The original Racer Feud used a lot of default iOS app chrome, which was… quaint.
Long-time readers may recall Racer Feud, a turn-based motorsport game for iOS from 2012 that was based (a little too closely, at first) on the classic tabletop game Formula De. Even with a slightly wonky UI and no single-player, the game garnered a small but loyal fan base — it was even being discussed in the comments of yesterday’s Motorsport Manager review.
I spoke yesterday with developer André Lind, and he told me that Racer Feud 2 is in the works. “It’s really, really early in development,” he said — so don’t expect an ETA anytime too soon.
“What I can tell you though is that it’s a complete rewrite of Racer Feud,” Lind tells us, “and it’s taking full advantage of what iOS 8 can do, sporting Apples new 2D game engine. So yeah, it will be iOS 8 only!” If you loved the original Racer Feud, it’s time to ditch that iPhone 3G.
Lind also said that player-created race teams will be a feature, as will an in-game tournament system. Motorsport Manager developer Christian West has told us before that multiplayer is unlikely for his game, so Racer Feud 2 might be your best bet for competitive rubber-burning in the near future.
As regular readers and my team of beleaguered therapists know, I love World of Tanks Blitz. Most mornings I strap on my ivory-handled revolvers and cavalry boots for a couple of matches before I get to work. I’m also working on a children’s show spec script for Thomas the Tank Tank that I’m hoping to sell to PBS. So yes, I love World of Tanks Blitz. I was so stoked by its brilliant combination of thrilling action and historical nerdity that I was inspired to write a strategy guide for the game, which is not an extremity to which I am frequently moved.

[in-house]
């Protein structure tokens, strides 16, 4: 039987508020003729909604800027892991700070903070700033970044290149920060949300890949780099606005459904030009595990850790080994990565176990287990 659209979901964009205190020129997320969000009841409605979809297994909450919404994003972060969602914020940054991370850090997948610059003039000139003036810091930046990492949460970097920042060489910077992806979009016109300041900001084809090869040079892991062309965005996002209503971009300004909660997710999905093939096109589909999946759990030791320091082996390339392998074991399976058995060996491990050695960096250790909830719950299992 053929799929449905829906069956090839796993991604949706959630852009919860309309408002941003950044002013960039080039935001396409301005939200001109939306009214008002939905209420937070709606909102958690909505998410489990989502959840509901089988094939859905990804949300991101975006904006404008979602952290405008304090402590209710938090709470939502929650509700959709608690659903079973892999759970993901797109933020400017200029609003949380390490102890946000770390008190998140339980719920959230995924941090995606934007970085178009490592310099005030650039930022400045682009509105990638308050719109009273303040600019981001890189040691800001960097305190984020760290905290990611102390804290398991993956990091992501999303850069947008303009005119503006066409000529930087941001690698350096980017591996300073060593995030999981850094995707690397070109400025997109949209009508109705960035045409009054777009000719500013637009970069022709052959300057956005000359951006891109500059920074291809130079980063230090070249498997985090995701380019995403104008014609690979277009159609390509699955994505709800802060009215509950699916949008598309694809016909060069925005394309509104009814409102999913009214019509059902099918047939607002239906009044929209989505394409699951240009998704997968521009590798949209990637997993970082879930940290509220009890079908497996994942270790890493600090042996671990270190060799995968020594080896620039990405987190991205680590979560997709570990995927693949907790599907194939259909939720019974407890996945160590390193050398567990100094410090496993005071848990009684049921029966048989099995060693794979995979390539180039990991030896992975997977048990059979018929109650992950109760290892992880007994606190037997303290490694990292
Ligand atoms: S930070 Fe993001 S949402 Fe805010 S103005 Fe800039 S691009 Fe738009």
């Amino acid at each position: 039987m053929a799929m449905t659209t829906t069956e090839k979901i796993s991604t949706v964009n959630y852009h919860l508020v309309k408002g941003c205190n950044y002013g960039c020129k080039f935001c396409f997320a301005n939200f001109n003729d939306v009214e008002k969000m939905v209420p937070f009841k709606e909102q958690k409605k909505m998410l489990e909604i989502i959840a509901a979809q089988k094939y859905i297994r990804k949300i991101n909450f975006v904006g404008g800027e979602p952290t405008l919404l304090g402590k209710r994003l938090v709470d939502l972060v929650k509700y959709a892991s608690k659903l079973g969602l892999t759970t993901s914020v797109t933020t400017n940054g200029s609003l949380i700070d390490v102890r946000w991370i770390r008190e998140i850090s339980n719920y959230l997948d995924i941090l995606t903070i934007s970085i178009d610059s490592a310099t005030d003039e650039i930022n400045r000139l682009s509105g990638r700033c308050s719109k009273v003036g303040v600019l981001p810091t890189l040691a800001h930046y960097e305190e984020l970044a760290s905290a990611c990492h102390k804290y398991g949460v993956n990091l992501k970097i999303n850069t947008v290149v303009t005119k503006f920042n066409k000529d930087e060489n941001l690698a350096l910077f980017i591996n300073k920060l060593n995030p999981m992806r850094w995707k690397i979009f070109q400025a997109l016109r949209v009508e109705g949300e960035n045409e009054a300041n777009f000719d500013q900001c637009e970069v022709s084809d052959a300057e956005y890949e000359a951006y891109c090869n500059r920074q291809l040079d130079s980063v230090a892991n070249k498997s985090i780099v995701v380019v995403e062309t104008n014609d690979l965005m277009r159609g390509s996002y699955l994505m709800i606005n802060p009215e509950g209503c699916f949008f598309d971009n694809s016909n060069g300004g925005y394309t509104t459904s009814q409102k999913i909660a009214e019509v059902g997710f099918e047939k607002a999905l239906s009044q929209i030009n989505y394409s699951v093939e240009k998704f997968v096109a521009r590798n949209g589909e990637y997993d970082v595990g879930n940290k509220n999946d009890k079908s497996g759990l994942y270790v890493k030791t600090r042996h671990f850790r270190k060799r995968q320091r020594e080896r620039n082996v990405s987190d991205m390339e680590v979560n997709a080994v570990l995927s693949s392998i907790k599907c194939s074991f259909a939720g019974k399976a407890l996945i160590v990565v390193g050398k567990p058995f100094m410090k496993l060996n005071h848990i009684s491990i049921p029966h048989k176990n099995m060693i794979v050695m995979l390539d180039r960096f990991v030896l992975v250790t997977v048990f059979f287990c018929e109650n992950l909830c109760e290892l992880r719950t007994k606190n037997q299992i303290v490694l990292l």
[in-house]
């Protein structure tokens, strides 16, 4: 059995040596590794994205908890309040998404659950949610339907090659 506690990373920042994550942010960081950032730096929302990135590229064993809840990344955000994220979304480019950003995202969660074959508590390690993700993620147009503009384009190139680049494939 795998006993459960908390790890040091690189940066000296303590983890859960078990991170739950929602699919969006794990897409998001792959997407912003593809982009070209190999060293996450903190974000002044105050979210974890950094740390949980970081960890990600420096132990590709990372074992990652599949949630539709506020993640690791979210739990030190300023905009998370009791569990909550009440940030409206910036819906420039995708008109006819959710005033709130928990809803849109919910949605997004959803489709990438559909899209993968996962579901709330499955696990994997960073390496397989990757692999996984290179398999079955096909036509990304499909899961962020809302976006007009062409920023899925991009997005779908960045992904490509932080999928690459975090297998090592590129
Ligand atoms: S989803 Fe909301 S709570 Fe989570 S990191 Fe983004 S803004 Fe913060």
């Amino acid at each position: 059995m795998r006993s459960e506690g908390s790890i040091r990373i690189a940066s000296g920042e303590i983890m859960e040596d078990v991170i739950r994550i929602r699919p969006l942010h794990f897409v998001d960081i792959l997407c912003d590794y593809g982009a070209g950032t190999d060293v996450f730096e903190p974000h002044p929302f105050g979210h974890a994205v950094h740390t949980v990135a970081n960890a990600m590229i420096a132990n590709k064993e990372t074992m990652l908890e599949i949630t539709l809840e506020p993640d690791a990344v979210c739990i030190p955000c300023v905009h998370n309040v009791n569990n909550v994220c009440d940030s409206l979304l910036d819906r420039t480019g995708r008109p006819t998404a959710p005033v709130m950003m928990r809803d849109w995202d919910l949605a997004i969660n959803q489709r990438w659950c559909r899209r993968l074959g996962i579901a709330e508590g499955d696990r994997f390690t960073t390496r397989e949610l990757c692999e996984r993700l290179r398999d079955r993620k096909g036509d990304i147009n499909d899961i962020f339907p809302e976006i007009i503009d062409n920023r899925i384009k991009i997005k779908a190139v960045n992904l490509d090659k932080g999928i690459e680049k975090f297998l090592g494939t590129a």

I’ve been talking to WoT makers Wargaming.net for the past couple of days. They’ve told me that in the weeks since Blitz went live, the armoured combat shooter has seen over 5.5 million downloads, a number that goes a long way towards explaining why the queues are so short when you want to jump into an online match. They were showing off the nearly-finished Android build of Blitz off at Gamescom last week, so that number will only increase, no doubt.
Clearly, the experiment to bring their PC experience to mobile has worked out pretty OK, so I sought out Blitz producer Dmitry Yudo and interrogated him about what we can expect to see in the game in the near future.
Here’s the big news: British tanks are coming soon — in the next few weeks I’m told. That means my beloved Matilda will soon be in Blitz. Read on for more.
Finnish developers Almost Human sent around news today that PC hit Legend of Grimrock is coming to iOS. Grimrock kicked off the renaissance of first-person party-based dungeon crawlers (FPPBDCs?) a couple of years back, and it got universal praise from critics, including at RPS. Milennials might not believe this but there was a time in RPGs when you could only turn in 90-degree increments — and we liked it that way! Nothing interesting has ever happened at a 45-degree angle to where you’re looking, trust me.
There’s no release date for this venture yet, but the screenshot above suggests that it’s more than just a fanciful wish at this point. We’ll dispatch a raven to Finland to see if Almost Human want to talk more about it.
After the jump, the trailer for the PC version of Grimrock, which will be at least broadly similar to the iOS version.
Conquering fantasy realms and preserving netted butterflies.
Nival Interactive have revealed to us that their next game will be the mobile debut of the long-running Etherlords series. Simply titled Etherlords, it’s going to be a PvP-focused with 60-second battles and collectible creatures. It’s also going to feature a world-building mechanic that they told us was inspired by Carcassonne, which is not a bad sheet of music to crib from.